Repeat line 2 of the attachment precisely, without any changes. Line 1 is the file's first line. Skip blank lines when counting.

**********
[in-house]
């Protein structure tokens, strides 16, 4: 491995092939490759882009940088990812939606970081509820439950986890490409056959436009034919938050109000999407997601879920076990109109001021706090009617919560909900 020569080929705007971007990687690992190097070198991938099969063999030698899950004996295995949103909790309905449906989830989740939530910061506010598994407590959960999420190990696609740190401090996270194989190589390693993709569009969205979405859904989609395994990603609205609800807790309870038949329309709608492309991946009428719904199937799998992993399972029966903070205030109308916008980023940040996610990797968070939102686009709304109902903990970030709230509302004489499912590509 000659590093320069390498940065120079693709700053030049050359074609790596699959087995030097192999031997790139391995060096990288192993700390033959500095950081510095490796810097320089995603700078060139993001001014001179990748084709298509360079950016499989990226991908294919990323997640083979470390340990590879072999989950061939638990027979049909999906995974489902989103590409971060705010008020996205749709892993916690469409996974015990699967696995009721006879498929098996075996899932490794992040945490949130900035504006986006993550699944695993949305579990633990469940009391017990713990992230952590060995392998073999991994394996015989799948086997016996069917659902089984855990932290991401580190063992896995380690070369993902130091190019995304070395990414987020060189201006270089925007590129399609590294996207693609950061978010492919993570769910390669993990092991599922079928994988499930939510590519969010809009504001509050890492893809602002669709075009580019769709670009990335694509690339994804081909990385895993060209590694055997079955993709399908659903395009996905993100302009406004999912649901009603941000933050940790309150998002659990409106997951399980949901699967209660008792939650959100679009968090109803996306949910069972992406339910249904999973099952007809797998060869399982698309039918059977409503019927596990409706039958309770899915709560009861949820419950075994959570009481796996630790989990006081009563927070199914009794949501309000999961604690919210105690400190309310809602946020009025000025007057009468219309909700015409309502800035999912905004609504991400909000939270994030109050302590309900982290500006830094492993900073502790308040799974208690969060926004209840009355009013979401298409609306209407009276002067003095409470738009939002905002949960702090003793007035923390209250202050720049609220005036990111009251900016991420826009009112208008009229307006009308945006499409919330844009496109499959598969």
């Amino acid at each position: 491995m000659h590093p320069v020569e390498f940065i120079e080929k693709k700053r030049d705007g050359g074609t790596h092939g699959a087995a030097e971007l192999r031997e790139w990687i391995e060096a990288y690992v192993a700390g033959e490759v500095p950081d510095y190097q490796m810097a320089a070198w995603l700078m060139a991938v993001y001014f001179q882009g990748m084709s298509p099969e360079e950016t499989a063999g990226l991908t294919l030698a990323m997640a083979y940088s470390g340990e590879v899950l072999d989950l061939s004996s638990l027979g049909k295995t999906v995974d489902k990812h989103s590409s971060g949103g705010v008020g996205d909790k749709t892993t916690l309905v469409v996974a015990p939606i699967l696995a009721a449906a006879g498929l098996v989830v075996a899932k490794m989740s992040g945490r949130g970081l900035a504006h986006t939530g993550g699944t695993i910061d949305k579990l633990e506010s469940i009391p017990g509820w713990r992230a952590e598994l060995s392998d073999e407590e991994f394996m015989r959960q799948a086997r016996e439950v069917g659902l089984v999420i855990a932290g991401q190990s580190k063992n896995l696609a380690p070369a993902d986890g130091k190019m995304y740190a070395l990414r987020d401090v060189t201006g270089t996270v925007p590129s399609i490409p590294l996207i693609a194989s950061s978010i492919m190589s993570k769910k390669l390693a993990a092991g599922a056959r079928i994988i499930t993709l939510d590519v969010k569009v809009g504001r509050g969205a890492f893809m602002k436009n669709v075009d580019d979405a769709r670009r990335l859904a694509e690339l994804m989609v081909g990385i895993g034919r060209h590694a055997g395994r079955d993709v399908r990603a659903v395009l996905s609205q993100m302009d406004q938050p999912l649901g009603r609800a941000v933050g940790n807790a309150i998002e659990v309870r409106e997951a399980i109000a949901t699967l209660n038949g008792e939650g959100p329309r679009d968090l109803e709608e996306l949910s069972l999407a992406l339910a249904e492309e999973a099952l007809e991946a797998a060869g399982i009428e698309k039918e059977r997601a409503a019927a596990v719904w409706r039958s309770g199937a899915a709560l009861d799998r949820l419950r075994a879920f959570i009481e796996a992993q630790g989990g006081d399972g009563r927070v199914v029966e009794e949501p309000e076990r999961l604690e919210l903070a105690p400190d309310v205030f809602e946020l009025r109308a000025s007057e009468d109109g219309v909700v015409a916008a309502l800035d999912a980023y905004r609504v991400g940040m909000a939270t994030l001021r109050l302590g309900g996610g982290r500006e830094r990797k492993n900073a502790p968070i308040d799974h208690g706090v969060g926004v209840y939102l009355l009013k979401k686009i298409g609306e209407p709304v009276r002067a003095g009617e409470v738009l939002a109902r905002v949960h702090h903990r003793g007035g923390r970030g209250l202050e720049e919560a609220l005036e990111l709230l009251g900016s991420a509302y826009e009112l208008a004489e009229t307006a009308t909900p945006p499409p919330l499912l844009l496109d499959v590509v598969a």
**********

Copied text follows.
């Protein structure tokens, strides 16, 4: 491995092939490759882009940088990812939606970081509820439950986890490409056959436009034919938050109000999407997601879920076990109109001021706090009617919560909900 020569080929705007971007990687690992190097070198991938099969063999030698899950004996295995949103909790309905449906989830989740939530910061506010598994407590959960999420190990696609740190401090996270194989190589390693993709569009969205979405859904989609395994990603609205609800807790309870038949329309709608492309991946009428719904199937799998992993399972029966903070205030109308916008980023940040996610990797968070939102686009709304109902903990970030709230509302004489499912590509 000659590093320069390498940065120079693709700053030049050359074609790596699959087995030097192999031997790139391995060096990288192993700390033959500095950081510095490796810097320089995603700078060139993001001014001179990748084709298509360079950016499989990226991908294919990323997640083979470390340990590879072999989950061939638990027979049909999906995974489902989103590409971060705010008020996205749709892993916690469409996974015990699967696995009721006879498929098996075996899932490794992040945490949130900035504006986006993550699944695993949305579990633990469940009391017990713990992230952590060995392998073999991994394996015989799948086997016996069917659902089984855990932290991401580190063992896995380690070369993902130091190019995304070395990414987020060189201006270089925007590129399609590294996207693609950061978010492919993570769910390669993990092991599922079928994988499930939510590519969010809009504001509050890492893809602002669709075009580019769709670009990335694509690339994804081909990385895993060209590694055997079955993709399908659903395009996905993100302009406004999912649901009603941000933050940790309150998002659990409106997951399980949901699967209660008792939650959100679009968090109803996306949910069972992406339910249904999973099952007809797998060869399982698309039918059977409503019927596990409706039958309770899915709560009861949820419950075994959570009481796996630790989990006081009563927070199914009794949501309000999961604690919210105690400190309310809602946020009025000025007057009468219309909700015409309502800035999912905004609504991400909000939270994030109050302590309900982290500006830094492993900073502790308040799974208690969060926004209840009355009013979401298409609306209407009276002067003095409470738009939002905002949960702090003793007035923390209250202050720049609220005036990111009251900016991420826009009112208008009229307006009308945006499409919330844009496109499959598969």